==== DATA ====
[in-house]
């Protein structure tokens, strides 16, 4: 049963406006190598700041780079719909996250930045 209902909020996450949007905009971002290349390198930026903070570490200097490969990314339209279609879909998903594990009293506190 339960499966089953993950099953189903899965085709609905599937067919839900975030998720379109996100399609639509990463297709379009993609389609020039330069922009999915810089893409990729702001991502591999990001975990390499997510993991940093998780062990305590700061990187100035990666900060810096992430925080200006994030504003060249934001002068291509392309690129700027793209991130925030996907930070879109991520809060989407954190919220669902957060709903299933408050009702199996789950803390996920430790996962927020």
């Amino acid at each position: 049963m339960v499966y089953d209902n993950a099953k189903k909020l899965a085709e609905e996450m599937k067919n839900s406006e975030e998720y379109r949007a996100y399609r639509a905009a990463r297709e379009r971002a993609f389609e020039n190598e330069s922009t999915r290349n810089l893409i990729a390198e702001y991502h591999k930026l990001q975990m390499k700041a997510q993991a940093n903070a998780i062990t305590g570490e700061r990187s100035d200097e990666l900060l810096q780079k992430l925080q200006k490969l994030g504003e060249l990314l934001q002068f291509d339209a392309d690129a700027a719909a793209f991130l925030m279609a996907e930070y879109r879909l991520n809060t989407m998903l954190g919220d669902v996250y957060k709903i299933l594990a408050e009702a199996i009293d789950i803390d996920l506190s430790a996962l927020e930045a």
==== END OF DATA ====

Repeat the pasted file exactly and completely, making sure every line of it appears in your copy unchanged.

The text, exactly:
[in-house]
């Protein structure tokens, strides 16, 4: 049963406006190598700041780079719909996250930045 209902909020996450949007905009971002290349390198930026903070570490200097490969990314339209279609879909998903594990009293506190 339960499966089953993950099953189903899965085709609905599937067919839900975030998720379109996100399609639509990463297709379009993609389609020039330069922009999915810089893409990729702001991502591999990001975990390499997510993991940093998780062990305590700061990187100035990666900060810096992430925080200006994030504003060249934001002068291509392309690129700027793209991130925030996907930070879109991520809060989407954190919220669902957060709903299933408050009702199996789950803390996920430790996962927020």
């Amino acid at each position: 049963m339960v499966y089953d209902n993950a099953k189903k909020l899965a085709e609905e996450m599937k067919n839900s406006e975030e998720y379109r949007a996100y399609r639509a905009a990463r297709e379009r971002a993609f389609e020039n190598e330069s922009t999915r290349n810089l893409i990729a390198e702001y991502h591999k930026l990001q975990m390499k700041a997510q993991a940093n903070a998780i062990t305590g570490e700061r990187s100035d200097e990666l900060l810096q780079k992430l925080q200006k490969l994030g504003e060249l990314l934001q002068f291509d339209a392309d690129a700027a719909a793209f991130l925030m279609a996907e930070y879109r879909l991520n809060t989407m998903l954190g919220d669902v996250y957060k709903i299933l594990a408050e009702a199996i009293d789950i803390d996920l506190s430790a996962l927020e930045a």